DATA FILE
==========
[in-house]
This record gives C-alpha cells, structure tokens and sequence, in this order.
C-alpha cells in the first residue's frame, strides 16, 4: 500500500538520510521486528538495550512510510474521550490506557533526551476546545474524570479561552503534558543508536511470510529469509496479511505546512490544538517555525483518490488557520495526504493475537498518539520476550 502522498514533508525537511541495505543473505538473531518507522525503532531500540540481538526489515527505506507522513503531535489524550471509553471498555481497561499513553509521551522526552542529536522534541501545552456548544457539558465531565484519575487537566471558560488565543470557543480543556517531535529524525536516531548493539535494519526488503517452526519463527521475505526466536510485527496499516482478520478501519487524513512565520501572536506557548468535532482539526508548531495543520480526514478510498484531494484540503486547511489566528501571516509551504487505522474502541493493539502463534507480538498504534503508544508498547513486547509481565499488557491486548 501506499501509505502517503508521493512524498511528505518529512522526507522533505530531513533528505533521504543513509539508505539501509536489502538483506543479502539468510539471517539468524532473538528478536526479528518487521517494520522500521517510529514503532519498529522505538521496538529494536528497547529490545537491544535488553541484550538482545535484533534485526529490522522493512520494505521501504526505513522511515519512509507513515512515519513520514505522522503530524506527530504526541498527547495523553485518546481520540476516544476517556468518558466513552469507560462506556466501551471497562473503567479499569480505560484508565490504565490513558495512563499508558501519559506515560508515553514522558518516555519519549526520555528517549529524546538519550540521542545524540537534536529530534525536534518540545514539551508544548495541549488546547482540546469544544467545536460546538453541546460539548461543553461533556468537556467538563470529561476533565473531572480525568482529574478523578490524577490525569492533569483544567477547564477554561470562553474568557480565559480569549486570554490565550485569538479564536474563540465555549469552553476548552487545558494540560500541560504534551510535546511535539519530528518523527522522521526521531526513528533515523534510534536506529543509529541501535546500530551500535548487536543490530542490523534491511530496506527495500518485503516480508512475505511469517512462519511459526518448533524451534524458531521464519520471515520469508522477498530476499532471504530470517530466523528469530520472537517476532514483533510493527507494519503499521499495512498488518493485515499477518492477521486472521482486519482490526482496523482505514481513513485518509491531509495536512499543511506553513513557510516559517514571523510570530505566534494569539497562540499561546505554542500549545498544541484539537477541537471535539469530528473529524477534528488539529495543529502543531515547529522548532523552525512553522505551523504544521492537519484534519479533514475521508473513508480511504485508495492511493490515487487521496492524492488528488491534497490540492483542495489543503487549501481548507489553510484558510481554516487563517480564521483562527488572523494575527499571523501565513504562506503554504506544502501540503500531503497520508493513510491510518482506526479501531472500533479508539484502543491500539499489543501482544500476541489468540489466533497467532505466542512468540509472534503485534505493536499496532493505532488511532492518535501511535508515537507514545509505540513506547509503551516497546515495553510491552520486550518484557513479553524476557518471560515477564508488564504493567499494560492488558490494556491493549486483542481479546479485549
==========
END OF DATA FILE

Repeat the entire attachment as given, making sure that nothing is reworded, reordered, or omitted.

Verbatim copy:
[in-house]
This record gives C-alpha cells, structure tokens and sequence, in this order.
C-alpha cells in the first residue's frame, strides 16, 4: 500500500538520510521486528538495550512510510474521550490506557533526551476546545474524570479561552503534558543508536511470510529469509496479511505546512490544538517555525483518490488557520495526504493475537498518539520476550 502522498514533508525537511541495505543473505538473531518507522525503532531500540540481538526489515527505506507522513503531535489524550471509553471498555481497561499513553509521551522526552542529536522534541501545552456548544457539558465531565484519575487537566471558560488565543470557543480543556517531535529524525536516531548493539535494519526488503517452526519463527521475505526466536510485527496499516482478520478501519487524513512565520501572536506557548468535532482539526508548531495543520480526514478510498484531494484540503486547511489566528501571516509551504487505522474502541493493539502463534507480538498504534503508544508498547513486547509481565499488557491486548 501506499501509505502517503508521493512524498511528505518529512522526507522533505530531513533528505533521504543513509539508505539501509536489502538483506543479502539468510539471517539468524532473538528478536526479528518487521517494520522500521517510529514503532519498529522505538521496538529494536528497547529490545537491544535488553541484550538482545535484533534485526529490522522493512520494505521501504526505513522511515519512509507513515512515519513520514505522522503530524506527530504526541498527547495523553485518546481520540476516544476517556468518558466513552469507560462506556466501551471497562473503567479499569480505560484508565490504565490513558495512563499508558501519559506515560508515553514522558518516555519519549526520555528517549529524546538519550540521542545524540537534536529530534525536534518540545514539551508544548495541549488546547482540546469544544467545536460546538453541546460539548461543553461533556468537556467538563470529561476533565473531572480525568482529574478523578490524577490525569492533569483544567477547564477554561470562553474568557480565559480569549486570554490565550485569538479564536474563540465555549469552553476548552487545558494540560500541560504534551510535546511535539519530528518523527522522521526521531526513528533515523534510534536506529543509529541501535546500530551500535548487536543490530542490523534491511530496506527495500518485503516480508512475505511469517512462519511459526518448533524451534524458531521464519520471515520469508522477498530476499532471504530470517530466523528469530520472537517476532514483533510493527507494519503499521499495512498488518493485515499477518492477521486472521482486519482490526482496523482505514481513513485518509491531509495536512499543511506553513513557510516559517514571523510570530505566534494569539497562540499561546505554542500549545498544541484539537477541537471535539469530528473529524477534528488539529495543529502543531515547529522548532523552525512553522505551523504544521492537519484534519479533514475521508473513508480511504485508495492511493490515487487521496492524492488528488491534497490540492483542495489543503487549501481548507489553510484558510481554516487563517480564521483562527488572523494575527499571523501565513504562506503554504506544502501540503500531503497520508493513510491510518482506526479501531472500533479508539484502543491500539499489543501482544500476541489468540489466533497467532505466542512468540509472534503485534505493536499496532493505532488511532492518535501511535508515537507514545509505540513506547509503551516497546515495553510491552520486550518484557513479553524476557518471560515477564508488564504493567499494560492488558490494556491493549486483542481479546479485549